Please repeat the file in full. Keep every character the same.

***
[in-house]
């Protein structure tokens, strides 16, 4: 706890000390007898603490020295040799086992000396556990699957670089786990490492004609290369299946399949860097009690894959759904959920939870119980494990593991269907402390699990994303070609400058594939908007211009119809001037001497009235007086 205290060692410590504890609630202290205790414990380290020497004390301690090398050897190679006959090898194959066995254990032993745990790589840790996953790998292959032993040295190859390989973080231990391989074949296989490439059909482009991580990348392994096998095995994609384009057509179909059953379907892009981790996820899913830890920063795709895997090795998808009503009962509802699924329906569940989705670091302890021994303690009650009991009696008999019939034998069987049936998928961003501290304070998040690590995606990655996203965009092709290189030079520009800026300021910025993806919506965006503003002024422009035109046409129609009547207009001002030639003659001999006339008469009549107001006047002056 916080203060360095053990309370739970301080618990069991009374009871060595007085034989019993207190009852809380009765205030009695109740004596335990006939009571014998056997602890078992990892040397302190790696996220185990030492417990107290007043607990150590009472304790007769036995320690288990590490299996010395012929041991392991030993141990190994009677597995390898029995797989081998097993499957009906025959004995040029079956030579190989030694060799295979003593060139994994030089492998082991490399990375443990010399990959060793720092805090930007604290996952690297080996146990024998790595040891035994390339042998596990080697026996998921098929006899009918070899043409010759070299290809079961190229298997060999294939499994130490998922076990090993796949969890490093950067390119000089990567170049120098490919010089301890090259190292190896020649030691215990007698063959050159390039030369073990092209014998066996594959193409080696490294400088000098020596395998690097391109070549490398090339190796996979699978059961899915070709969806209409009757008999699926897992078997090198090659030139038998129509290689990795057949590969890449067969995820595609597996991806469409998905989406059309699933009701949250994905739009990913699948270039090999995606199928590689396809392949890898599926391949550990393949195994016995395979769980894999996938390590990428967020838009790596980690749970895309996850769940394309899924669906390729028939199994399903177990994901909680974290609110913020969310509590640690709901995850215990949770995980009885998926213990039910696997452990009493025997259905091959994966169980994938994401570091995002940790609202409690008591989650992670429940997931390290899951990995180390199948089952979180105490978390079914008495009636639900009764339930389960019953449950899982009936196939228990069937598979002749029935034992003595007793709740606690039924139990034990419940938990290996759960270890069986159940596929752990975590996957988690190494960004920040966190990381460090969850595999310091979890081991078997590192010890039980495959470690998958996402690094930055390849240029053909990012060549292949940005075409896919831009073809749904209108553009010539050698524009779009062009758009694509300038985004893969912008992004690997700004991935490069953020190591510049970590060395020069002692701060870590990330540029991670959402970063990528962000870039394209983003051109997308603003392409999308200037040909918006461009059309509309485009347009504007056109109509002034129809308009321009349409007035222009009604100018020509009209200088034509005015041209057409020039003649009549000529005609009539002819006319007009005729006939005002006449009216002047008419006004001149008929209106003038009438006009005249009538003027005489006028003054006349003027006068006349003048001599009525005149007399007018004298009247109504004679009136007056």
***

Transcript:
[in-house]
């Protein structure tokens, strides 16, 4: 706890000390007898603490020295040799086992000396556990699957670089786990490492004609290369299946399949860097009690894959759904959920939870119980494990593991269907402390699990994303070609400058594939908007211009119809001037001497009235007086 205290060692410590504890609630202290205790414990380290020497004390301690090398050897190679006959090898194959066995254990032993745990790589840790996953790998292959032993040295190859390989973080231990391989074949296989490439059909482009991580990348392994096998095995994609384009057509179909059953379907892009981790996820899913830890920063795709895997090795998808009503009962509802699924329906569940989705670091302890021994303690009650009991009696008999019939034998069987049936998928961003501290304070998040690590995606990655996203965009092709290189030079520009800026300021910025993806919506965006503003002024422009035109046409129609009547207009001002030639003659001999006339008469009549107001006047002056 916080203060360095053990309370739970301080618990069991009374009871060595007085034989019993207190009852809380009765205030009695109740004596335990006939009571014998056997602890078992990892040397302190790696996220185990030492417990107290007043607990150590009472304790007769036995320690288990590490299996010395012929041991392991030993141990190994009677597995390898029995797989081998097993499957009906025959004995040029079956030579190989030694060799295979003593060139994994030089492998082991490399990375443990010399990959060793720092805090930007604290996952690297080996146990024998790595040891035994390339042998596990080697026996998921098929006899009918070899043409010759070299290809079961190229298997060999294939499994130490998922076990090993796949969890490093950067390119000089990567170049120098490919010089301890090259190292190896020649030691215990007698063959050159390039030369073990092209014998066996594959193409080696490294400088000098020596395998690097391109070549490398090339190796996979699978059961899915070709969806209409009757008999699926897992078997090198090659030139038998129509290689990795057949590969890449067969995820595609597996991806469409998905989406059309699933009701949250994905739009990913699948270039090999995606199928590689396809392949890898599926391949550990393949195994016995395979769980894999996938390590990428967020838009790596980690749970895309996850769940394309899924669906390729028939199994399903177990994901909680974290609110913020969310509590640690709901995850215990949770995980009885998926213990039910696997452990009493025997259905091959994966169980994938994401570091995002940790609202409690008591989650992670429940997931390290899951990995180390199948089952979180105490978390079914008495009636639900009764339930389960019953449950899982009936196939228990069937598979002749029935034992003595007793709740606690039924139990034990419940938990290996759960270890069986159940596929752990975590996957988690190494960004920040966190990381460090969850595999310091979890081991078997590192010890039980495959470690998958996402690094930055390849240029053909990012060549292949940005075409896919831009073809749904209108553009010539050698524009779009062009758009694509300038985004893969912008992004690997700004991935490069953020190591510049970590060395020069002692701060870590990330540029991670959402970063990528962000870039394209983003051109997308603003392409999308200037040909918006461009059309509309485009347009504007056109109509002034129809308009321009349409007035222009009604100018020509009209200088034509005015041209057409020039003649009549000529005609009539002819006319007009005729006939005002006449009216002047008419006004001149008929209106003038009438006009005249009538003027005489006028003054006349003027006068006349003048001599009525005149007399007018004298009247109504004679009136007056």